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Java Enterprise in a Nutshell, Third Edition by William Crawford, Jim Farley

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Binding Objects

A Context stores its subordinates as a set of Binding objects. A binding is an association between an object and its name. Thus, as we’ve already seen, a Binding object contains an object, its name, and its class. We can add a new Binding to a Context with the bind() method. For example, here’s how to add a binding for a new file object to an existing Context:

java.io.File newfile = java.io.File("c:\temp\newfile");
tempContext.bind("newfile", newfile);

Now, if we call list() on this Context, you see a new child named newfile. Recall in the previous section we said that you have to drop out of JNDI to create a new file when using the Sun filesystem provider. The previous example shows what we meant. To create a file, use the java.io.File constructor, which isn’t part of JNDI. To bind the file into the naming system, use the bind() method of Context.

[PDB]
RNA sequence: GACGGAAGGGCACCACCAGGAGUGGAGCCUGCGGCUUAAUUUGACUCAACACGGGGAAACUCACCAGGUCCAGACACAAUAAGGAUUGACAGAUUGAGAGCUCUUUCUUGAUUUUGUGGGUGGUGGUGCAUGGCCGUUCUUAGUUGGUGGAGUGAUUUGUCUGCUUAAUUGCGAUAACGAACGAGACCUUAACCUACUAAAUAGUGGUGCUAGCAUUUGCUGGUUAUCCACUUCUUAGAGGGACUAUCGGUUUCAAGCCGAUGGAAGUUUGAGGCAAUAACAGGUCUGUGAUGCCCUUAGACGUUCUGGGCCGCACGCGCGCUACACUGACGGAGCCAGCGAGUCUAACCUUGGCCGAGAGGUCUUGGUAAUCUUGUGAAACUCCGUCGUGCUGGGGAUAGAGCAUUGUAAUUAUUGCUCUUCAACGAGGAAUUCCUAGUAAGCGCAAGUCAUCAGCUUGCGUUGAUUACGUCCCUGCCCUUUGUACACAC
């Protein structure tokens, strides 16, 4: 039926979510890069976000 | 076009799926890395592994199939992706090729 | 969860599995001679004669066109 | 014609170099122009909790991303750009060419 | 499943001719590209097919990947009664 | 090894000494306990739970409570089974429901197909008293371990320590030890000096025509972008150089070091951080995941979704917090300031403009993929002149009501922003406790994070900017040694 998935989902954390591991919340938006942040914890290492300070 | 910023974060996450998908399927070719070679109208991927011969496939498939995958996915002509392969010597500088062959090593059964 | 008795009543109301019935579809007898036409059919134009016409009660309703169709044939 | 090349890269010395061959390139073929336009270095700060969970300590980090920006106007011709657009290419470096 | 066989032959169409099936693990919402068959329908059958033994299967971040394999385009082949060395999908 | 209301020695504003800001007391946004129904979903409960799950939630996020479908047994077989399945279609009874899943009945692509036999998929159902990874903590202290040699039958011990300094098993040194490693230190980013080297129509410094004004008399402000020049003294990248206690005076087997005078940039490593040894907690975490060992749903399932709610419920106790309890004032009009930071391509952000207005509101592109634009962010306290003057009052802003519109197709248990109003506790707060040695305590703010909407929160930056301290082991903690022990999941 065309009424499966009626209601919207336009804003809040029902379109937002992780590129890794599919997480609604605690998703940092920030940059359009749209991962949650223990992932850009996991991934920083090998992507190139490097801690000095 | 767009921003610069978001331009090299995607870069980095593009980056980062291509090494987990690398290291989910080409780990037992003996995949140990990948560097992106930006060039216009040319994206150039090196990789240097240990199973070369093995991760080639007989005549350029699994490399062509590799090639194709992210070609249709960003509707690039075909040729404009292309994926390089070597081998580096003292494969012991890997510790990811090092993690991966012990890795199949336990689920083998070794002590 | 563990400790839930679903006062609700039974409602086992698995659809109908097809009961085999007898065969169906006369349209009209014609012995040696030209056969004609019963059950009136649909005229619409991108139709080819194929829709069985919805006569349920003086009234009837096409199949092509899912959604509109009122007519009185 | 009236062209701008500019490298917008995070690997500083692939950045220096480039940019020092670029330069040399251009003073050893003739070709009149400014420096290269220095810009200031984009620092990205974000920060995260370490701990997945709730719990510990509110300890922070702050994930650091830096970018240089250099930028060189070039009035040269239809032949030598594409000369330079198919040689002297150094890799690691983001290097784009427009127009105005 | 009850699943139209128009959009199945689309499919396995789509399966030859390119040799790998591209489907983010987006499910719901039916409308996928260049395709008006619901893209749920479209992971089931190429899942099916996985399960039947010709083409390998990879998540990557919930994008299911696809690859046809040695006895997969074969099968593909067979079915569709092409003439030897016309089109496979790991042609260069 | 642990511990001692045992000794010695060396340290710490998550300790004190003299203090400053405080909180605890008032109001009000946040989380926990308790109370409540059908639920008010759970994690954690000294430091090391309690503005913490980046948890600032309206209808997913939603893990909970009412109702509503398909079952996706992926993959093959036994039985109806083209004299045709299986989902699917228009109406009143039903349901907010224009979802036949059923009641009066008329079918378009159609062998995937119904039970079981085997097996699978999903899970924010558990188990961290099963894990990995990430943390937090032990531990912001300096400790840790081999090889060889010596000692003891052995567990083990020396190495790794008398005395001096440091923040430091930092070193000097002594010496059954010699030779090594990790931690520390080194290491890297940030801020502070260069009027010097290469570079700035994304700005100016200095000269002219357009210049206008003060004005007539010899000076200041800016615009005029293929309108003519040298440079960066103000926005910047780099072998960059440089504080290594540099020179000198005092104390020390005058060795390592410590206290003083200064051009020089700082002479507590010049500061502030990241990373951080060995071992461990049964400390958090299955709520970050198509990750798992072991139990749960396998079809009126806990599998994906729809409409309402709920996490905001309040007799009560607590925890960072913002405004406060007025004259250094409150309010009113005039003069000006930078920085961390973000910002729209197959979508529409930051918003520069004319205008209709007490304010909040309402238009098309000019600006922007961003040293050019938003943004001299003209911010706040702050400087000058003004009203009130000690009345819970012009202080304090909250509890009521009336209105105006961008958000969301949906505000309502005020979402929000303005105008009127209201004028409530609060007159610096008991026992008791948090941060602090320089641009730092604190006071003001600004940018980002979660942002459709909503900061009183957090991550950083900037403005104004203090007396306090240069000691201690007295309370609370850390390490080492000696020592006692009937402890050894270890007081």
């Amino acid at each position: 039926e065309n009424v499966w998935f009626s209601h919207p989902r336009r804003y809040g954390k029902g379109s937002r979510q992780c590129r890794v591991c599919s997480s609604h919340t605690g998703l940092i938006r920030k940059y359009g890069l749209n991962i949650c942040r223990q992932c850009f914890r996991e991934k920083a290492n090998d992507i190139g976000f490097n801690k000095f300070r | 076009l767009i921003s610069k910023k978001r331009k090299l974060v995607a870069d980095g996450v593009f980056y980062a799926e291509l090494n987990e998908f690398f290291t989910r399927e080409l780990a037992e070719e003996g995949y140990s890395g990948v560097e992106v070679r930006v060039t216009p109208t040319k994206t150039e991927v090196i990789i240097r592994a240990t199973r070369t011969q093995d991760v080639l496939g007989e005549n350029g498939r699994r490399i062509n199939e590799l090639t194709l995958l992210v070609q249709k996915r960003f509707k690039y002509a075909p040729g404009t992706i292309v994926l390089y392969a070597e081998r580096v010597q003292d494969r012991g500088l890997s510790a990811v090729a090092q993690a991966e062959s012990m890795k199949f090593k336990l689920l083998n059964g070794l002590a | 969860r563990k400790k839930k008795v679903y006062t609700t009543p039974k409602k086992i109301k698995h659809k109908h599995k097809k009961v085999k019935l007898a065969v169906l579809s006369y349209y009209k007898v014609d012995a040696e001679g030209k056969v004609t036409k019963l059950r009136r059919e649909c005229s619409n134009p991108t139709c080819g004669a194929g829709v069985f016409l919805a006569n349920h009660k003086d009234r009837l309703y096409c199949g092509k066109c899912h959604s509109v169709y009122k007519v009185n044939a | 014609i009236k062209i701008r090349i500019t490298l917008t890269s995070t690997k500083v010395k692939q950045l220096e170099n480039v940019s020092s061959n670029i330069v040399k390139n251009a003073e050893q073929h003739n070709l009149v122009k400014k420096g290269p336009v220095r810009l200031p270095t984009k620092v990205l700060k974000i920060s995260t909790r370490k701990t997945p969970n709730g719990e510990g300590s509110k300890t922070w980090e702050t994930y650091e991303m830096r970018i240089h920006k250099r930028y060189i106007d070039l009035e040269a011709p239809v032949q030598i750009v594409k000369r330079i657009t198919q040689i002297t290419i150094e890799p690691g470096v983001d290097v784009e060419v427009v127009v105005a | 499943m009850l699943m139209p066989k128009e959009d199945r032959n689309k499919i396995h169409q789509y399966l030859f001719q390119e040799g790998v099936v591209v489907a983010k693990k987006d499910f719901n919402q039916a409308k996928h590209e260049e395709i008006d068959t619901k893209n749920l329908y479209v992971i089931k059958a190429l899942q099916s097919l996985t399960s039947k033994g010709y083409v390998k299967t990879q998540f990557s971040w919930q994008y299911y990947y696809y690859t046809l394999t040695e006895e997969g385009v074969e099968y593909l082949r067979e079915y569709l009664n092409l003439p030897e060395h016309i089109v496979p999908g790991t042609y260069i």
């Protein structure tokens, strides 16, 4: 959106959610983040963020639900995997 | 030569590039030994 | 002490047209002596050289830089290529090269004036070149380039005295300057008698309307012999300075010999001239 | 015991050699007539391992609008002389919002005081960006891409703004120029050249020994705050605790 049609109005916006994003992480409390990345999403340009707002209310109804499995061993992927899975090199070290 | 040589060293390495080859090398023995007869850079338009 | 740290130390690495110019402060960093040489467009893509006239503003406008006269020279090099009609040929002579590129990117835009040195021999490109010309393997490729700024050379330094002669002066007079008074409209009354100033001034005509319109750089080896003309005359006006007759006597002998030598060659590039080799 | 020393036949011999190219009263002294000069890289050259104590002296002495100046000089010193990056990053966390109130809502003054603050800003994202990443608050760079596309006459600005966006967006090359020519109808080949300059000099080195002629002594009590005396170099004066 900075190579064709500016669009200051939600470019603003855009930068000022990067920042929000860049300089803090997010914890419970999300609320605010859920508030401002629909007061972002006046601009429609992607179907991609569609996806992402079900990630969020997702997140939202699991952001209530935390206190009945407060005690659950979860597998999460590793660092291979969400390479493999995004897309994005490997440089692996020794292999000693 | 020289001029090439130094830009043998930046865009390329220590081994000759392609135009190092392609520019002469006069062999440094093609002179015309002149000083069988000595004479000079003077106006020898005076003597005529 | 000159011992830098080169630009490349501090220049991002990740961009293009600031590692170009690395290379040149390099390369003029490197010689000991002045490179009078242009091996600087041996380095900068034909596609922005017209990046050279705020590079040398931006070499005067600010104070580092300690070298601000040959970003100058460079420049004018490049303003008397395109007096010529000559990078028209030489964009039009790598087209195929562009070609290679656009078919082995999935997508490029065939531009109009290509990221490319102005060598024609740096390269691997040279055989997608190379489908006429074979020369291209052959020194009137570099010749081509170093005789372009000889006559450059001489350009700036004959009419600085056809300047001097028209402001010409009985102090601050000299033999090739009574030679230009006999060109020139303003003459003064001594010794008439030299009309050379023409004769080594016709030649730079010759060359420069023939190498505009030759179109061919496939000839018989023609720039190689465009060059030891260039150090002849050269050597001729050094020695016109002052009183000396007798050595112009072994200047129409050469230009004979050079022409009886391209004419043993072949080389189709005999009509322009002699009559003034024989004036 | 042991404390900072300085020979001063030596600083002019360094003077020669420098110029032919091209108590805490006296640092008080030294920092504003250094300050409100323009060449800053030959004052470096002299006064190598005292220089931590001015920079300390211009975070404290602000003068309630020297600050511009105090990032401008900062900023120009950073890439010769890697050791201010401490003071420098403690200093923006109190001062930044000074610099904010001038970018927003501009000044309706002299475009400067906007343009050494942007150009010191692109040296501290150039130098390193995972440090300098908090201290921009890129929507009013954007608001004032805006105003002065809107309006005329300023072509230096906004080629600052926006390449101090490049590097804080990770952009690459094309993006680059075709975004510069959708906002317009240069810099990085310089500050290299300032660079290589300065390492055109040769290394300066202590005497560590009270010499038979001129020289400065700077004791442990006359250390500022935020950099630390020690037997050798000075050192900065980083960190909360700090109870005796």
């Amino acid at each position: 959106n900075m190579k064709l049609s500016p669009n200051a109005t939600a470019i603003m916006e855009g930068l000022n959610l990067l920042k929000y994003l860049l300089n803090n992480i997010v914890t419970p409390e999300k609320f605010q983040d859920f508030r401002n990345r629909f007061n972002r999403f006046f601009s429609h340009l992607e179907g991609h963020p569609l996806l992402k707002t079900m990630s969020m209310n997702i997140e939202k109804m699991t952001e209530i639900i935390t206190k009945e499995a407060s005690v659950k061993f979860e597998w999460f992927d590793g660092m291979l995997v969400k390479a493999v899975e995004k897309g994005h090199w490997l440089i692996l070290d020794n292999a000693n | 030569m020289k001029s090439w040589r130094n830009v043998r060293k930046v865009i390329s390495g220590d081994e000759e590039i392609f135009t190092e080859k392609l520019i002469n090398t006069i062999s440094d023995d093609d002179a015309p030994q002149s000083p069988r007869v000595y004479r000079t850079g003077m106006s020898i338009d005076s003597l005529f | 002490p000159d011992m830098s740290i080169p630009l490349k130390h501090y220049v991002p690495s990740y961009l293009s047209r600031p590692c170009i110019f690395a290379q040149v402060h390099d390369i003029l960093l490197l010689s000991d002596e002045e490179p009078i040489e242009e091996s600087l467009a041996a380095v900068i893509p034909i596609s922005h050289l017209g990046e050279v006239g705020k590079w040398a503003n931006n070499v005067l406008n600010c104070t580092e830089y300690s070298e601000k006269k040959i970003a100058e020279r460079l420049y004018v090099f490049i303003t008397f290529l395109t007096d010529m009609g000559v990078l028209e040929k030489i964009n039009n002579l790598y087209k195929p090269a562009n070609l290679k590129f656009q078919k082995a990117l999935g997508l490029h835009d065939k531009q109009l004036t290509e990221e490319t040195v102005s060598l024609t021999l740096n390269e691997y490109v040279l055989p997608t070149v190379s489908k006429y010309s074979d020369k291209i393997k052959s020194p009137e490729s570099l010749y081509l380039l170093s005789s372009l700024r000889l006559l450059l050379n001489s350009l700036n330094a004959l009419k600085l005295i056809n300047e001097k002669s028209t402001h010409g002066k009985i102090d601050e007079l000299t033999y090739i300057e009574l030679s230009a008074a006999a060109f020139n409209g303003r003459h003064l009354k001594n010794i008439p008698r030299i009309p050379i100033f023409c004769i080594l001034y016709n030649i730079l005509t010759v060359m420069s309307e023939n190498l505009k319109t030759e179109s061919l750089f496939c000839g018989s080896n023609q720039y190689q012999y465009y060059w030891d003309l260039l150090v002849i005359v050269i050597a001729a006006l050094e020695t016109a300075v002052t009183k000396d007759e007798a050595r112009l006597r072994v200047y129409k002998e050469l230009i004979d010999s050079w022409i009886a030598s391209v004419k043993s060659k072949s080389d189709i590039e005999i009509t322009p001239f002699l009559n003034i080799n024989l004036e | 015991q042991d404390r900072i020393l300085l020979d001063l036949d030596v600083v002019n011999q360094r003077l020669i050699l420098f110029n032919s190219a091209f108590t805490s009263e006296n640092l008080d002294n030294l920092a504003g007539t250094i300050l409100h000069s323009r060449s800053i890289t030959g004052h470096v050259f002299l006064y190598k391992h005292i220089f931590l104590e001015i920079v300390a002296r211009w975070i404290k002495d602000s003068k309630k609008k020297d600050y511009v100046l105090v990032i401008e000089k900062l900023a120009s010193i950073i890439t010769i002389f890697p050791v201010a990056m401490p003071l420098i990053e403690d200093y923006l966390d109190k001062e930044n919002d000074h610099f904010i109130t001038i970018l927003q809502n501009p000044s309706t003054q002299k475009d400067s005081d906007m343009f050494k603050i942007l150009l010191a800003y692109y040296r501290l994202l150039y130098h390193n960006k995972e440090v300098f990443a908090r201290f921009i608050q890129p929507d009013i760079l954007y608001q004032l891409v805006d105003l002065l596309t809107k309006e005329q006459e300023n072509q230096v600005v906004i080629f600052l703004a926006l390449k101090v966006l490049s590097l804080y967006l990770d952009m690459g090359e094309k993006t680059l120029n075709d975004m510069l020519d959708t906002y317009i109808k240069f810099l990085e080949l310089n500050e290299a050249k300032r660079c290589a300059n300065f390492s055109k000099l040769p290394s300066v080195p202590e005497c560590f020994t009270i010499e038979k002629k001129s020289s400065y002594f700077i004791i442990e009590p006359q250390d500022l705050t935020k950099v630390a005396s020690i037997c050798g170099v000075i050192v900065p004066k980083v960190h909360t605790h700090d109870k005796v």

If you try to bind a name to an object, and the name has already been used, the method throws a NameAlreadyBoundException. If you want to bind a new object to an existing name, use the rebind() method instead. Context also has an unbind() method you can use to remove a binding.

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